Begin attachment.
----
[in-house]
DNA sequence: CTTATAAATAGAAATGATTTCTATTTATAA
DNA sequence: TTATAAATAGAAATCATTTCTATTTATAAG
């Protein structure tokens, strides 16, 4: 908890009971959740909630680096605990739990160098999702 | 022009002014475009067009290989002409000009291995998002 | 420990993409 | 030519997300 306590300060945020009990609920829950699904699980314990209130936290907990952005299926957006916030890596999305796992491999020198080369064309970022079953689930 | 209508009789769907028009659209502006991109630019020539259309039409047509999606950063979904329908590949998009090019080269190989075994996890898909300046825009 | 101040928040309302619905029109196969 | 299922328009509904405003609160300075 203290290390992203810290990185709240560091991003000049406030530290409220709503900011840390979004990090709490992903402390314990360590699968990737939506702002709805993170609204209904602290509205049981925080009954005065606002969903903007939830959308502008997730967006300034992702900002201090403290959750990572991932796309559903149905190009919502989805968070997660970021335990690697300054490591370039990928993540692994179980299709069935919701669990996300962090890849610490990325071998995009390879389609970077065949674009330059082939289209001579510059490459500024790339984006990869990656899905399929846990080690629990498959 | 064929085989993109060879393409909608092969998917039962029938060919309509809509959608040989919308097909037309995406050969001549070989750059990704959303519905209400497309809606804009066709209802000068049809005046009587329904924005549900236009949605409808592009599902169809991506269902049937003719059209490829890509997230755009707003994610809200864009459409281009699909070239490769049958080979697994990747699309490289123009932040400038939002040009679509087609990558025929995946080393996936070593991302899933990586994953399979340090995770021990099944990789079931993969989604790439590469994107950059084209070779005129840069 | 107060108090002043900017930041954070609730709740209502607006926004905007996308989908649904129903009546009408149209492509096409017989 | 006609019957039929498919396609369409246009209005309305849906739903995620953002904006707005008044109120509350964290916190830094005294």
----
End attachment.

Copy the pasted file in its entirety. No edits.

[in-house]
DNA sequence: CTTATAAATAGAAATGATTTCTATTTATAA
DNA sequence: TTATAAATAGAAATCATTTCTATTTATAAG
């Protein structure tokens, strides 16, 4: 908890009971959740909630680096605990739990160098999702 | 022009002014475009067009290989002409000009291995998002 | 420990993409 | 030519997300 306590300060945020009990609920829950699904699980314990209130936290907990952005299926957006916030890596999305796992491999020198080369064309970022079953689930 | 209508009789769907028009659209502006991109630019020539259309039409047509999606950063979904329908590949998009090019080269190989075994996890898909300046825009 | 101040928040309302619905029109196969 | 299922328009509904405003609160300075 203290290390992203810290990185709240560091991003000049406030530290409220709503900011840390979004990090709490992903402390314990360590699968990737939506702002709805993170609204209904602290509205049981925080009954005065606002969903903007939830959308502008997730967006300034992702900002201090403290959750990572991932796309559903149905190009919502989805968070997660970021335990690697300054490591370039990928993540692994179980299709069935919701669990996300962090890849610490990325071998995009390879389609970077065949674009330059082939289209001579510059490459500024790339984006990869990656899905399929846990080690629990498959 | 064929085989993109060879393409909608092969998917039962029938060919309509809509959608040989919308097909037309995406050969001549070989750059990704959303519905209400497309809606804009066709209802000068049809005046009587329904924005549900236009949605409808592009599902169809991506269902049937003719059209490829890509997230755009707003994610809200864009459409281009699909070239490769049958080979697994990747699309490289123009932040400038939002040009679509087609990558025929995946080393996936070593991302899933990586994953399979340090995770021990099944990789079931993969989604790439590469994107950059084209070779005129840069 | 107060108090002043900017930041954070609730709740209502607006926004905007996308989908649904129903009546009408149209492509096409017989 | 006609019957039929498919396609369409246009209005309305849906739903995620953002904006707005008044109120509350964290916190830094005294």